The Blue Castle by L.M. Montgomery
Several people recommended this book to me after my summer reading list got declared freshly pressed. It is a splendid read. The metamorphosis the heroine, Valancy, undergoes is beautiful. Trampled by family and social convention Valancy radically changes her life when faced with the prospect of only having a year left to live. The plot is incredibly contrived, culminating in a transparent wish-fulfillment fantasy of spinsters and lovelorn individuals all over. No doubt some people might see those aspects as defects. I say: no. Why would something entitled “The Blue Castle,” be realistic? I would be disappointed if it were. Although the exact details of Valancy’s tale are ridiculously improbable the steps she undertakes in her journey are not. It is perfectly probable that a person of such habits and potential, when faced with a very limited term on this Earth, would find the pluck to stand up and say “I’m not going to just exist—I’m going to find a way to live.” Valancy’s revolution of behavior and lifestyle is very satisfying high fun to anyone who is sick of sacrificing personality for politeness and social expectations. The romance that Valancy finds is realistic. I like that Valancy and her beau swear, complain, and laugh at awkward moments. I like following the course of love blooming from friendship, common interests, and laughter. No love at first sight here. At best there is some lust at first sight but the love comes much later. This makes me ecstatic. Montgomery also does a lot of lovely nature writing that is shown in the text as a series of quotations and excerpts from the work of her character, John Foster. Let it not be counted as the least of The Blue Castle’s virtues that the tale made me laugh out loud repeatedly. I’m really glad my readers recommended this to me. It is a treat.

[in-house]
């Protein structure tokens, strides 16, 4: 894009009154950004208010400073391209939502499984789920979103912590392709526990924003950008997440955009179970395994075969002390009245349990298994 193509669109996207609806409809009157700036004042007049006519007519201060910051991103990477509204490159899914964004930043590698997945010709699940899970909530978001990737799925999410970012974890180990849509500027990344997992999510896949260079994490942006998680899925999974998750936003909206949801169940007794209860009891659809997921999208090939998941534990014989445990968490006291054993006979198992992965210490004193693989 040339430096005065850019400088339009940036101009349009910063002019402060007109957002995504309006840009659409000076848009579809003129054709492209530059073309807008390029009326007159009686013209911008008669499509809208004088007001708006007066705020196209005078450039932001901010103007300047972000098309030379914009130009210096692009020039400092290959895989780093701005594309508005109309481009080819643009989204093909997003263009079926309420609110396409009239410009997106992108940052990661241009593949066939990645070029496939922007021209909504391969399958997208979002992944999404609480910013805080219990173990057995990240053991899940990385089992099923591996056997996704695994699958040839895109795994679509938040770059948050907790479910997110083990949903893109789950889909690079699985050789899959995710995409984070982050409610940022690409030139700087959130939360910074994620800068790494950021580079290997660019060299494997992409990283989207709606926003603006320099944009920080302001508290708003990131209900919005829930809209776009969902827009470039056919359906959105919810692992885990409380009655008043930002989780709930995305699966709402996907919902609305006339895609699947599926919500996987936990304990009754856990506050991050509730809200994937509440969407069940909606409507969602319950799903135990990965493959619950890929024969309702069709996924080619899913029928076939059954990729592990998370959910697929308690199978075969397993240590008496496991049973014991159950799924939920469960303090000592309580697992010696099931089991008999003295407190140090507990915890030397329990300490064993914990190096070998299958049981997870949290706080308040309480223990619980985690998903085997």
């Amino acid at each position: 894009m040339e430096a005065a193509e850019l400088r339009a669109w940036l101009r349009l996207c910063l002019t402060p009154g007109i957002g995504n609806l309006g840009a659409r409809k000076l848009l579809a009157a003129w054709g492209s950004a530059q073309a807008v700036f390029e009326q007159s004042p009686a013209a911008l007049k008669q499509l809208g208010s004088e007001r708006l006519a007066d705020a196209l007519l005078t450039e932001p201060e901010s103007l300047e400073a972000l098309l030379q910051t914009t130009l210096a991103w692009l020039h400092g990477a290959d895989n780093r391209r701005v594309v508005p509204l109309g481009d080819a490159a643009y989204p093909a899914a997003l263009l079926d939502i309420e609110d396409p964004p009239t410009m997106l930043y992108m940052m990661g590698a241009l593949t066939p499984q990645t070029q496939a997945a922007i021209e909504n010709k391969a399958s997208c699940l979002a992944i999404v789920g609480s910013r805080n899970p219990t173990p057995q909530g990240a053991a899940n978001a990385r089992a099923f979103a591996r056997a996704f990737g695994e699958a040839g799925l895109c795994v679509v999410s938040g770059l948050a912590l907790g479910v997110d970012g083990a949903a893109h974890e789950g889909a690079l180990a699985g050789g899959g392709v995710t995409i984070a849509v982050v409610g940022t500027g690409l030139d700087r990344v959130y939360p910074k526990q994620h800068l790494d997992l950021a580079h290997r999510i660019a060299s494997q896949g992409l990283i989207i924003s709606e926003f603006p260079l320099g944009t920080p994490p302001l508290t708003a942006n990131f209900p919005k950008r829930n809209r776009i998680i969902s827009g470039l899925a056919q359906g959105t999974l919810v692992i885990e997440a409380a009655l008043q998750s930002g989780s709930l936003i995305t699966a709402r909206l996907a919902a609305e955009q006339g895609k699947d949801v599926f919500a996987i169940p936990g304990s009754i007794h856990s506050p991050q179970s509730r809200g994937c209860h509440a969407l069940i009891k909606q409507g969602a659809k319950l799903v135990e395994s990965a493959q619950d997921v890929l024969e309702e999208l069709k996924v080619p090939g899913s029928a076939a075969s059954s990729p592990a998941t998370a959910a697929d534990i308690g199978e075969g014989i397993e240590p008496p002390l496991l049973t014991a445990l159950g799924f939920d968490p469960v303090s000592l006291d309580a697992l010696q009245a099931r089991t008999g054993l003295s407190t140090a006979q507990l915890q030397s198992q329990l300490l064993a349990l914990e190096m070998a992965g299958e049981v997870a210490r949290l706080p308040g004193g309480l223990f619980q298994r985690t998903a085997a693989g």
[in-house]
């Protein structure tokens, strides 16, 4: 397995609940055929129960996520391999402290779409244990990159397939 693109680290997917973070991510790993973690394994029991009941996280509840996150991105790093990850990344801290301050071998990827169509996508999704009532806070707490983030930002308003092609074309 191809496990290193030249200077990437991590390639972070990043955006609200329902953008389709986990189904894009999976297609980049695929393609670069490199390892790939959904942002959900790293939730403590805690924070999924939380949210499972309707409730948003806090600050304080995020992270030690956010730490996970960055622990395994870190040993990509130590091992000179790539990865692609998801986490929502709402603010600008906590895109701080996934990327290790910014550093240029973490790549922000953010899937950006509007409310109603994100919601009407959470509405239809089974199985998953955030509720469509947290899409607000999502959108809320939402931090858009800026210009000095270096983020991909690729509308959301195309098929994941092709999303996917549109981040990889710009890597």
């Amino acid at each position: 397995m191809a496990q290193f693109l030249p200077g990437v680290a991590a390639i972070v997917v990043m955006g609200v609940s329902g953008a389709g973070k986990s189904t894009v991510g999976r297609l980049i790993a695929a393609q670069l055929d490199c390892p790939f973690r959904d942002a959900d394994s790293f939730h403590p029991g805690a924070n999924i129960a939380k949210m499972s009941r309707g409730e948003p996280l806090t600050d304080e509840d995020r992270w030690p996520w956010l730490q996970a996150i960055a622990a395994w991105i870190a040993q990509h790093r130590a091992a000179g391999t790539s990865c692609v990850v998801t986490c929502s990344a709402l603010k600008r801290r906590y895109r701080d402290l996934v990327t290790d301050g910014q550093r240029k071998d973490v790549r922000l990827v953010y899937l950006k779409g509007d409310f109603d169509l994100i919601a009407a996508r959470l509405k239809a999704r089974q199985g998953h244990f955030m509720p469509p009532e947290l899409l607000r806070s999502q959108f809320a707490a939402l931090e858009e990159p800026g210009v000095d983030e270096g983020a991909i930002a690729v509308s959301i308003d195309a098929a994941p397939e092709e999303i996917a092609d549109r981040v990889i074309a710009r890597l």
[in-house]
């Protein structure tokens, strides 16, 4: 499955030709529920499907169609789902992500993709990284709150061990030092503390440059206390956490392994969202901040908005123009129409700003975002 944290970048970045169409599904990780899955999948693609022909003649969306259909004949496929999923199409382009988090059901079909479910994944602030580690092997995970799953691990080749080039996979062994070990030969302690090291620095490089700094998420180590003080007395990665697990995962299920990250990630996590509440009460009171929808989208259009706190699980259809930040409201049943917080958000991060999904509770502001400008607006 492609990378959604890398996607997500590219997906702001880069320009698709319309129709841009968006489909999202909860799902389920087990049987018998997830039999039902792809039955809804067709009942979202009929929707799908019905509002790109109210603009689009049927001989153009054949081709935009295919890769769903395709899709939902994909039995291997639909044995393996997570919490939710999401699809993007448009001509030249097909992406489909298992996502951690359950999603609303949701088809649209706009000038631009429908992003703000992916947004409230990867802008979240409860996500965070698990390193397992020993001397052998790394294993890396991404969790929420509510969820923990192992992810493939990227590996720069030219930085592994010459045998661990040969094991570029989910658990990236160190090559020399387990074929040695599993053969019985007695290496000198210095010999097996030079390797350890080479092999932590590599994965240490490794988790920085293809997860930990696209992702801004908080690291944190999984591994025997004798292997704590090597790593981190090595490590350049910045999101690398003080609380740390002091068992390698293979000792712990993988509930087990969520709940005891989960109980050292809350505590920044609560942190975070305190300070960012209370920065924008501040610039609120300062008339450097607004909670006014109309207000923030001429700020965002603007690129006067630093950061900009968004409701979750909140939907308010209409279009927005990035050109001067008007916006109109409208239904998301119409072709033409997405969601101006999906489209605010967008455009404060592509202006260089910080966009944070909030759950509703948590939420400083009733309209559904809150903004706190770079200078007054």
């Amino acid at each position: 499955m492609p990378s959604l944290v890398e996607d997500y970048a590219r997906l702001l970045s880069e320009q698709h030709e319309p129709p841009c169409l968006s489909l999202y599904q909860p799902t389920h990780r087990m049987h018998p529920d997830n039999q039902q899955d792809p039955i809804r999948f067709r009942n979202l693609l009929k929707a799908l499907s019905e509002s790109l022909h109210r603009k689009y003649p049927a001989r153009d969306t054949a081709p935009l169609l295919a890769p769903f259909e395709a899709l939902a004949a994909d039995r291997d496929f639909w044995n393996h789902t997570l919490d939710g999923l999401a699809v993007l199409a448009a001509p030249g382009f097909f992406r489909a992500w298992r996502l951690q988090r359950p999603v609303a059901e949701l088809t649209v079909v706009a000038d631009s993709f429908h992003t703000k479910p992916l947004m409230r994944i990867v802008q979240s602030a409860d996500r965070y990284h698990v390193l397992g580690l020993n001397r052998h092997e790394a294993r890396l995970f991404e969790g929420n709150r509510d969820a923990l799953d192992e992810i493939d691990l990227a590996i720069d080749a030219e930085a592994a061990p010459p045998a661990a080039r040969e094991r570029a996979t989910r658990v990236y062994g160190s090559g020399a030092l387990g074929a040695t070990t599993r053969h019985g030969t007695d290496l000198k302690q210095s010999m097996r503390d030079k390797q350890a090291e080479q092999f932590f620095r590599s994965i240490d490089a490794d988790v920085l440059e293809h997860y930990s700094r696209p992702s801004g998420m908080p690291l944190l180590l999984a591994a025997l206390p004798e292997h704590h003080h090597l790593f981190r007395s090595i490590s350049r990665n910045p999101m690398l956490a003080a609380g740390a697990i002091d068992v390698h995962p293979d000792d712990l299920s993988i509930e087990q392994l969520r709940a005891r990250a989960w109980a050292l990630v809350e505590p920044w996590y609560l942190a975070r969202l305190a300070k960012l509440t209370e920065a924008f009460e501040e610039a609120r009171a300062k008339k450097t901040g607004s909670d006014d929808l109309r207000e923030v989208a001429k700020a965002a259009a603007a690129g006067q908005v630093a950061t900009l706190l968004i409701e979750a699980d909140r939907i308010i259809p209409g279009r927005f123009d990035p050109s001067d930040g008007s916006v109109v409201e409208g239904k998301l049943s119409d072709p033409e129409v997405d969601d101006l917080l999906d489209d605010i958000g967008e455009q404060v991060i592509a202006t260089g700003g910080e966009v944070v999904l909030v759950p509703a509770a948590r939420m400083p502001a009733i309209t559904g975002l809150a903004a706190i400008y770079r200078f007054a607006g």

The Deception at Lyme by Carrie Bebris
I am a huge fan of the works of one Jane Austen. I have read all her novels many times and will read them many more. Like all the best books, they have become dear friends and companions to me in times of joy and of sorrow. I know I’m not alone. Many people all over the world share this abiding love of Jane Austen’s novels, Carrie Bebris being one of my favorites. Bebris actually has the talent to turn her love of Jane Austen’s work into a career of mystery novels starring Mr. & Mrs. Darcy that are not only actually good but really rather fantastic. The Mr. & Mrs. Darcy series is the best kind of popcorn reading. It makes you think about the source material while reveling in the adventure at hand. I particularly love Bebris’ historical detail. The nuances of the time that Austen would never have thought significant to include are used by Bebris to create a rich world grounded in details. The dialogue between Mr. & Mrs. Darcy is fantastic. Bebris really captures the repartee and chemistry between these two in a way that feels authentically Austen, a triumph of verisimilitude. I have enjoyed all six books immensely, The Deception at Lyme, is no exception. Unfortunately, Bebris has now run out of Ausen’s published novels and I don’t know if she will continue the Mr. & Mrs. Darcy sleuthing adventures or not. I have to admit that I hope she strikes out on her own with the Darcys in a whole new adventure. As characters, Bebris’ Darcys are strong enough to carry a book on their own. I suppose Bebris could write a Mr. & Mrs. Darcy version of Sanditon or something based on Austen’s Juvenilia but I can’t help but hope that Bebris gives us Austenites something totally new. I am confident that she would do it well.